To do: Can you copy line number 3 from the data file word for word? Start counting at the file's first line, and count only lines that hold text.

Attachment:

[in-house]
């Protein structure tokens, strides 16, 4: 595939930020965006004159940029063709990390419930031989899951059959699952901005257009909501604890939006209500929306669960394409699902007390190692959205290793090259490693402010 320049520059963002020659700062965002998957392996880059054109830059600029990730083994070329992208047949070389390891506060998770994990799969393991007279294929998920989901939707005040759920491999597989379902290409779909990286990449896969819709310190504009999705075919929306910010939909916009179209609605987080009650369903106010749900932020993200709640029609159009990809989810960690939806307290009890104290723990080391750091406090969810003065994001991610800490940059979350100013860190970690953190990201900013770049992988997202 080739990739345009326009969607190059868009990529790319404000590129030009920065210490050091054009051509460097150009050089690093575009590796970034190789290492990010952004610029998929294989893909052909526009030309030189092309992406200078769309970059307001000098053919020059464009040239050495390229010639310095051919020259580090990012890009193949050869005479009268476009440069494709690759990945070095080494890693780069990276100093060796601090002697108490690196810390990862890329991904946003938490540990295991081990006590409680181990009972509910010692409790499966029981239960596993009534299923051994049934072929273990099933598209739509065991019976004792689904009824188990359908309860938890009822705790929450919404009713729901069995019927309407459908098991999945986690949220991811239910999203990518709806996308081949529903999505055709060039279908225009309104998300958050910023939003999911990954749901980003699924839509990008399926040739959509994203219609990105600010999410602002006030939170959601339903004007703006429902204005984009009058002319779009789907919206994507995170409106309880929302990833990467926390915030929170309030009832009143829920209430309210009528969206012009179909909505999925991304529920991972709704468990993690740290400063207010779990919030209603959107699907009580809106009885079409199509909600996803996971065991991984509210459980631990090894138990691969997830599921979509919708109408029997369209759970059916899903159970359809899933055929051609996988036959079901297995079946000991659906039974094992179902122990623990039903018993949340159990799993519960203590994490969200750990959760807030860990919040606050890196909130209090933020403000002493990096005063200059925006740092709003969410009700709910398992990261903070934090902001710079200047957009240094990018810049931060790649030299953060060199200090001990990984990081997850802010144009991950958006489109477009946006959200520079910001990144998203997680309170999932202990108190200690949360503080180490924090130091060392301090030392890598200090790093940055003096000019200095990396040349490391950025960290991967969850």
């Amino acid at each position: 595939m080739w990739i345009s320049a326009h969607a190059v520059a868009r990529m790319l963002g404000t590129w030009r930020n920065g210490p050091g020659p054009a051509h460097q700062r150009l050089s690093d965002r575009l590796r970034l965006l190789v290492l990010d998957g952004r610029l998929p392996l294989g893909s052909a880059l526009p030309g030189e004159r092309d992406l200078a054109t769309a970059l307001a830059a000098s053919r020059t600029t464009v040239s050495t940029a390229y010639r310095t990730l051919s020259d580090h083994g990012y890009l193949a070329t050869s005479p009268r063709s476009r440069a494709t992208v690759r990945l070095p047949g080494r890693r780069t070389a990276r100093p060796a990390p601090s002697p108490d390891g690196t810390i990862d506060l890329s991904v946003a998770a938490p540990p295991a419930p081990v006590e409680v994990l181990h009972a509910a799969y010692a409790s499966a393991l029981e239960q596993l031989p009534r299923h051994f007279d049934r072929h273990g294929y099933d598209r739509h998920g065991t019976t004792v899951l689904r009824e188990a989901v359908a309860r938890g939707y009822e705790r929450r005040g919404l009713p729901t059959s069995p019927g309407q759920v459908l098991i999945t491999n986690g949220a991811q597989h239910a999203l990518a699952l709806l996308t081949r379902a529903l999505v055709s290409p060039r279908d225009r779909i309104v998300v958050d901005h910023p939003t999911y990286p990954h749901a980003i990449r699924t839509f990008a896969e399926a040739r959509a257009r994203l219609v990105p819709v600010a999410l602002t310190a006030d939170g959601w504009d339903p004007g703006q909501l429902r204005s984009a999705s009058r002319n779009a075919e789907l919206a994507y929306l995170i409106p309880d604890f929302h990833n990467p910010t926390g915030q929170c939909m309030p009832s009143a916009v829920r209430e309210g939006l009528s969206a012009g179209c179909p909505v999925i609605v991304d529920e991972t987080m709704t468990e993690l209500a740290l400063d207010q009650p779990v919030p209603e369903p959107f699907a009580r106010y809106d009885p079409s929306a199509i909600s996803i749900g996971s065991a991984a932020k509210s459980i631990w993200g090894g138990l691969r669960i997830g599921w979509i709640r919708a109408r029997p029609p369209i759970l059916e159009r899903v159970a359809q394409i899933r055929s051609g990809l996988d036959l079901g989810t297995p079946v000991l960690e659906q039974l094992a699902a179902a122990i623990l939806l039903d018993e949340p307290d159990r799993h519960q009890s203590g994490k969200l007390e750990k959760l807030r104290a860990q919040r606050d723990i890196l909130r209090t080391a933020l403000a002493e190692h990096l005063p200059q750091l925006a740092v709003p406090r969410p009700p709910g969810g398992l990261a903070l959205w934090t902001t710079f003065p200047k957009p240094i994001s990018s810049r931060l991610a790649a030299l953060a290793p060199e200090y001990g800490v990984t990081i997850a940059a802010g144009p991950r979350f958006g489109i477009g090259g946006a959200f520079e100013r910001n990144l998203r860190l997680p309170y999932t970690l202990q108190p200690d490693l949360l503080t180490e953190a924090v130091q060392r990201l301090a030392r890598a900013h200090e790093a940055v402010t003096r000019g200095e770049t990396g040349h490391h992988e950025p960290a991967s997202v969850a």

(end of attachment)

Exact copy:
């Amino acid at each position: 595939m080739w990739i345009s320049a326009h969607a190059v520059a868009r990529m790319l963002g404000t590129w030009r930020n920065g210490p050091g020659p054009a051509h460097q700062r150009l050089s690093d965002r575009l590796r970034l965006l190789v290492l990010d998957g952004r610029l998929p392996l294989g893909s052909a880059l526009p030309g030189e004159r092309d992406l200078a054109t769309a970059l307001a830059a000098s053919r020059t600029t464009v040239s050495t940029a390229y010639r310095t990730l051919s020259d580090h083994g990012y890009l193949a070329t050869s005479p009268r063709s476009r440069a494709t992208v690759r990945l070095p047949g080494r890693r780069t070389a990276r100093p060796a990390p601090s002697p108490d390891g690196t810390i990862d506060l890329s991904v946003a998770a938490p540990p295991a419930p081990v006590e409680v994990l181990h009972a509910a799969y010692a409790s499966a393991l029981e239960q596993l031989p009534r299923h051994f007279d049934r072929h273990g294929y099933d598209r739509h998920g065991t019976t004792v899951l689904r009824e188990a989901v359908a309860r938890g939707y009822e705790r929450r005040g919404l009713p729901t059959s069995p019927g309407q759920v459908l098991i999945t491999n986690g949220a991811q597989h239910a999203l990518a699952l709806l996308t081949r379902a529903l999505v055709s290409p060039r279908d225009r779909i309104v998300v958050d901005h910023p939003t999911y990286p990954h749901a980003i990449r699924t839509f990008a896969e399926a040739r959509a257009r994203l219609v990105p819709v600010a999410l602002t310190a006030d939170g959601w504009d339903p004007g703006q909501l429902r204005s984009a999705s009058r002319n779009a075919e789907l919206a994507y929306l995170i409106p309880d604890f929302h990833n990467p910010t926390g915030q929170c939909m309030p009832s009143a916009v829920r209430e309210g939006l009528s969206a012009g179209c179909p909505v999925i609605v991304d529920e991972t987080m709704t468990e993690l209500a740290l400063d207010q009650p779990v919030p209603e369903p959107f699907a009580r106010y809106d009885p079409s929306a199509i909600s996803i749900g996971s065991a991984a932020k509210s459980i631990w993200g090894g138990l691969r669960i997830g599921w979509i709640r919708a109408r029997p029609p369209i759970l059916e159009r899903v159970a359809q394409i899933r055929s051609g990809l996988d036959l079901g989810t297995p079946v000991l960690e659906q039974l094992a699902a179902a122990i623990l939806l039903d018993e949340p307290d159990r799993h519960q009890s203590g994490k969200l007390e750990k959760l807030r104290a860990q919040r606050d723990i890196l909130r209090t080391a933020l403000a002493e190692h990096l005063p200059q750091l925006a740092v709003p406090r969410p009700p709910g969810g398992l990261a903070l959205w934090t902001t710079f003065p200047k957009p240094i994001s990018s810049r931060l991610a790649a030299l953060a290793p060199e200090y001990g800490v990984t990081i997850a940059a802010g144009p991950r979350f958006g489109i477009g090259g946006a959200f520079e100013r910001n990144l998203r860190l997680p309170y999932t970690l202990q108190p200690d490693l949360l503080t180490e953190a924090v130091q060392r990201l301090a030392r890598a900013h200090e790093a940055v402010t003096r000019g200095e770049t990396g040349h490391h992988e950025p960290a991967s997202v969850a």